Jan 102018
 

Notaire SignYou’ve found your dream property, you’ve decided on a price and you’d like to make an offer – but what are the extra costs you’ll need to consider? Conveyancing, stamp duty – what else is involved, and how much might it end up costing?

Here’s an overview of what to expect.

The overall fee you will have to pay is known as the Frais de Notaire, or Notaire‘s Fee, but this term is misleading, as the Notaire him/herself will only actually receive around ten percent of the total amount.

It’s worth noting that in France the Notaire is a public official, and their fees are strictly controlled and regulated, varying according to the sale price of the property. The Notaire is only paid when all formalities are completed, and so they have no financial interest in letting a sale drag on.

Once your sale has gone through, the Notaire is responsible for paying the stamp duty, or Droits de Mutations, and this makes up around 80% of the Notaire‘s fee.

Of the remaining 20%, around half will cover expenses, such as documentation, the process of land registration and any associated travel costs. The final 10% makes up the actual remuneration of the Notaire for his/her services.

Should you require specialist advice, or there are complicated clauses in your sale contract, there may be additional Notaire‘s fees on top of the basic charge, but the Notaire is legally obliged to advise you of these in advance – he/she is not allowed to bill you for any extra fees without prior notice.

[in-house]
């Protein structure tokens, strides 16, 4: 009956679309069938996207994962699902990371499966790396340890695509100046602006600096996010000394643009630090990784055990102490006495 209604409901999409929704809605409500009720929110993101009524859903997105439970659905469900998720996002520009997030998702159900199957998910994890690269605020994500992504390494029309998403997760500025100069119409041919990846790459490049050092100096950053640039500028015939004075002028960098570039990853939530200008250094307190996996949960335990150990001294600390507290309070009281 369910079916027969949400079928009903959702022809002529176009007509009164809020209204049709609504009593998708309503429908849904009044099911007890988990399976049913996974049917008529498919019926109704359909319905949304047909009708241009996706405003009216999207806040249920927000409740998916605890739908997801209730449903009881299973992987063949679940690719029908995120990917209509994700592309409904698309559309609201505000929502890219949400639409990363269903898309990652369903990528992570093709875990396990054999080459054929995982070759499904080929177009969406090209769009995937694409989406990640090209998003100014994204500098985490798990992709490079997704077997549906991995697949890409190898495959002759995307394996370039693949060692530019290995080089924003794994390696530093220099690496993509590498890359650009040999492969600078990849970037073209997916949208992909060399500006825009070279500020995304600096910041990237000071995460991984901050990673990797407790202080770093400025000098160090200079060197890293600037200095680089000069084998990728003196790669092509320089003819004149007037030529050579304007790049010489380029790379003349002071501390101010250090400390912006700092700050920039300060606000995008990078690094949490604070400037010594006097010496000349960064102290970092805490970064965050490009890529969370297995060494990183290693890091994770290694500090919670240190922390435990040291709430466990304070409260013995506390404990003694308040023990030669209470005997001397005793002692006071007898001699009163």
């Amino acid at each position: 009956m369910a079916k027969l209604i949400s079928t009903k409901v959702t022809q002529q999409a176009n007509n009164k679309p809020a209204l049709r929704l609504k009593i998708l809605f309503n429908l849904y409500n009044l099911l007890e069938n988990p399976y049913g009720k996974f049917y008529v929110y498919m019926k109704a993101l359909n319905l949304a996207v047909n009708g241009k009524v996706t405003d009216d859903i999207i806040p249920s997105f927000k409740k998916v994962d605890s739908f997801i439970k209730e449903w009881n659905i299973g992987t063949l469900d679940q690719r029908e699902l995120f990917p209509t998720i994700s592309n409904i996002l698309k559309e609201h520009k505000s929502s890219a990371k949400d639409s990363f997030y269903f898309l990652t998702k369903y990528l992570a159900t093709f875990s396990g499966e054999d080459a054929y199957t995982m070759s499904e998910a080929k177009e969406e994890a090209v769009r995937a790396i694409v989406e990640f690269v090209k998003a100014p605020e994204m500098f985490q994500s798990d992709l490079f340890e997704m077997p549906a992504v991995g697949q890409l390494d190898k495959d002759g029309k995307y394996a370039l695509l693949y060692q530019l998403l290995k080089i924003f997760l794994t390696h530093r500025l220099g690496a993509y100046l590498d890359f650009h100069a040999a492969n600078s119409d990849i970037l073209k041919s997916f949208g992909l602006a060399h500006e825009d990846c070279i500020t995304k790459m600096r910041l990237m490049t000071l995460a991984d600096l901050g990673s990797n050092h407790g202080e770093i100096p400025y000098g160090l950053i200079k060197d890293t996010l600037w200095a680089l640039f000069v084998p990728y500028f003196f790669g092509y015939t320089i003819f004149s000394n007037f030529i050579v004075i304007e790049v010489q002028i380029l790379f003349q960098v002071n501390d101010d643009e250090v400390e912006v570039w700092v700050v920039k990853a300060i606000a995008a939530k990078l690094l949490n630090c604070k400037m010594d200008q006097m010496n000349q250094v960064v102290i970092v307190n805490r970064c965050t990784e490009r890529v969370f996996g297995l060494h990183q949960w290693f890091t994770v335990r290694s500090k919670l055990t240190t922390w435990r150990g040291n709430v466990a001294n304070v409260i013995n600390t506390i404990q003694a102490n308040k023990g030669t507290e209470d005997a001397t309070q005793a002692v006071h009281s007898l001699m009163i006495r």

How is stamp duty calculated?

How much you pay depends upon whether you are buying an older or a new property, from a property professional, such as a developer, or from an individual. Stamp duty may vary depending upon the department in which you’re buying, but in most departments, at the time of writing, if you are buying an existing property more than five years old from an individual seller, the stamp duty will come to between 5-6% of your purchase price.

Your Notaire should be able to give you an estimate of the fees and taxes, and will provide you with a final detailed statement on completion of the purchase.

Buying a new-build or off-plan property from a property professional:

If you are buying a new-build, or off-plan (VEFA, which stands for Vente en l’Etat Futur d’Achèvement) directly from a property professional, the Notaire‘s fee is set at the lower rate of between 2-3%, of which stamp duty is calculated at 0.7% of the purchase price. You will have to pay TVA, or VAT, at the rate of 20% on the purchase price, however.

Buying land to build on:

In the case of buying land to build on, for sales between private individuals the usual stamp duty of between 5-6% is payable.

If you are buying land from a property professional, just as with new-builds or off-plan properties, TVA is payable at the rate of 20%, but you will pay the reduced stamp duty of 0.7%, provided you commit to building your home within five years.

Buying a fully furnished home:

If you are buying a fully furnished home, perhaps as a holiday home, it’s worth separating out the cost of the furniture from the actual property price with the seller, so that it does not contribute to the percentage calculated to pay both your stamp duty and the Notaire‘s fee.

You can search for a Notaire on the official website of Notaires de France

Please note that the figures quoted here were correct at the time of writing, but it’s always best to check with either your Notaire or a financial advisor.

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